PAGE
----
button hole tutorial 4Pull the button lever down (it hides up in the machine workings and should be to the back left of the presser bar). When you pull it down it will more than likely end up sitting behind the back tab of the presser foot, as shown above. THIS IS NOT THE CORRECT POSITION, SEE NEXT IMAGE.

button hole tutorial 5You need to ensure you move the button lever to sit in front of the back tab of the presser foot, so that it’s now sitting in between both the sticking out tabs, as shown above. These tabs (and the lever stopping against them) are what makes the stitches go down one side of button hole and then back up the other side, so that’s why the position of the button lever is vital.

button hole tutorial 6Change the settings on your sewing machine to the button hole settings (consult your manual if need be). Place the fabric under the foot and line up the needle with the BACK horizontal bar that you marked on the fabric. Lower the presser foot lever and begin sewing. Gently hold the fabric so that it doesn’t go off-skew but don’t stop it being pulled back and forward by the machine. You should get an indication of when it’s finished stitching as it will probably slow down (or stop) the stitching at the last horizontal bar.

button hole tutorial 7When you stop stitching and pull up the presser foot lever, the button hole lever will spring back (ready to sew the next button hole). Gently pull the fabric away and out. Above is what you should end up with, whoo hooo! Honestly, the first few times you do this, that’s how you’ll probably feel, it’s so cool! (My kids would probably say I’m so ‘uncool’ for saying that!) Anyways, trim the loose threads off.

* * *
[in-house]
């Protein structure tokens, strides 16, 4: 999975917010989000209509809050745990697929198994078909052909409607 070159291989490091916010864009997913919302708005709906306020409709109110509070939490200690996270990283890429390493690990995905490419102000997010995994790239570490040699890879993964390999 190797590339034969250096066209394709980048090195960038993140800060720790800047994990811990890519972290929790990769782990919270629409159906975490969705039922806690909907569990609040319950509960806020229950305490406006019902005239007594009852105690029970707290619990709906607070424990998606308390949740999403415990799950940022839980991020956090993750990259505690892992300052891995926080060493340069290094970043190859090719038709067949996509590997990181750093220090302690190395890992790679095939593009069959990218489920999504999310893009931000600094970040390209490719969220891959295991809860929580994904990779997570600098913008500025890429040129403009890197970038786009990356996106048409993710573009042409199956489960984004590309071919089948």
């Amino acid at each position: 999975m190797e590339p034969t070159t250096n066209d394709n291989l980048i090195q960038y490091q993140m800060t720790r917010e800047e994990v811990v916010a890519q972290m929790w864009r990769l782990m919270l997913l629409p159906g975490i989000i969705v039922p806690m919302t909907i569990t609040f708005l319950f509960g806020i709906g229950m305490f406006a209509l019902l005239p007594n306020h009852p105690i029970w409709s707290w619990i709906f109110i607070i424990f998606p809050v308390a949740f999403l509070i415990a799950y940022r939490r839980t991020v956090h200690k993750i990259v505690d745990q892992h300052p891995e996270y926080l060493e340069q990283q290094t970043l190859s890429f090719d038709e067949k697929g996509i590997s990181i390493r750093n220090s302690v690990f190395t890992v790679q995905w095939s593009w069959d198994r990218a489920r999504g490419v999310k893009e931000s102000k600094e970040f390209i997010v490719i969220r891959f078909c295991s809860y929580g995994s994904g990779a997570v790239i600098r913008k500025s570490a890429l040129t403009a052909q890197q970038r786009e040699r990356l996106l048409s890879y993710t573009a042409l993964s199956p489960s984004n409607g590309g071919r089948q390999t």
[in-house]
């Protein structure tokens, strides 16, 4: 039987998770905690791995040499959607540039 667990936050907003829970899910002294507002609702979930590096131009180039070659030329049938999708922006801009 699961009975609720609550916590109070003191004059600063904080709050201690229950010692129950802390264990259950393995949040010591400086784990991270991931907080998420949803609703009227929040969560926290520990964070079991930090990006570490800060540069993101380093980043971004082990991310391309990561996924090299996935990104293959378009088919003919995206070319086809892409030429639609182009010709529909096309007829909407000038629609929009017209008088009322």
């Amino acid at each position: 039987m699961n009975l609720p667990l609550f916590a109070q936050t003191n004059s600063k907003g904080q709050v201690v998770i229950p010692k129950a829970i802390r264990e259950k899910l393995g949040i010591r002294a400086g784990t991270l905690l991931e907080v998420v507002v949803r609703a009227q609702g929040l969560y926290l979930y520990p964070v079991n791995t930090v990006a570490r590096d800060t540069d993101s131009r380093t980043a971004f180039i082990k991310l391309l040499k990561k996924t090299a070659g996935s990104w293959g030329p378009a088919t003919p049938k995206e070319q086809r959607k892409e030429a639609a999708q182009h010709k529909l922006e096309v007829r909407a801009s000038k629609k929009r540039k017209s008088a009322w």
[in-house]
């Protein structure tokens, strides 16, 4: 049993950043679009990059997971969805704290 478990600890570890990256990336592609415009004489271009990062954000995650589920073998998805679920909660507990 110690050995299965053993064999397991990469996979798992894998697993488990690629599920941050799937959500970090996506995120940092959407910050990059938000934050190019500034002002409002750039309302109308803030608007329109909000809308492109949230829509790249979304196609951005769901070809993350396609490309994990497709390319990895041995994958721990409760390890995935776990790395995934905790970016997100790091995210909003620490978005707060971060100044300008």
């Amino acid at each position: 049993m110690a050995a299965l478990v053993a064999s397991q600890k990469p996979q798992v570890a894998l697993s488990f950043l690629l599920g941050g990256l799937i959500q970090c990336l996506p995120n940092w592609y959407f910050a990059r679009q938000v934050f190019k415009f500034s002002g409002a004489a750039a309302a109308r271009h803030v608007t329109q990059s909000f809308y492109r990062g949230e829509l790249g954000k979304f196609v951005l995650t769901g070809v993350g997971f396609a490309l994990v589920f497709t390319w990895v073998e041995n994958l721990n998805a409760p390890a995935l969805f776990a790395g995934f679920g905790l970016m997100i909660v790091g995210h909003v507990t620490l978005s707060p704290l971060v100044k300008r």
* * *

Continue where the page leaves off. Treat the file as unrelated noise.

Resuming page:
button hole tutorial 8You can use a sharp pair of scissors to open up the button hole, being very careful not to cut through any of the threads. I find it easiest to use a seam ripper. Place a pin through the fabric at the top horizontal bar of the stitching (to stop the seam ripper running away from you and ripping through those stitches, yep, I’ve done that!)

button hole tutorial 9Yay! One button hole!

button hole tutorial 10Check that the button fits through it, another good reason for doing a practice button hole before attempting the real thing.

Hope you find this useful. I think the thing that baffled me most when I first attempted sewing button holes, was the position of the button hole lever. It took me ages to work out that you need to place it in between the tabs. I’d assumed that because it pulled down to rest behind the back one, that must be the correct position. Once I’d worked out that little technicality, button holes became a breeze.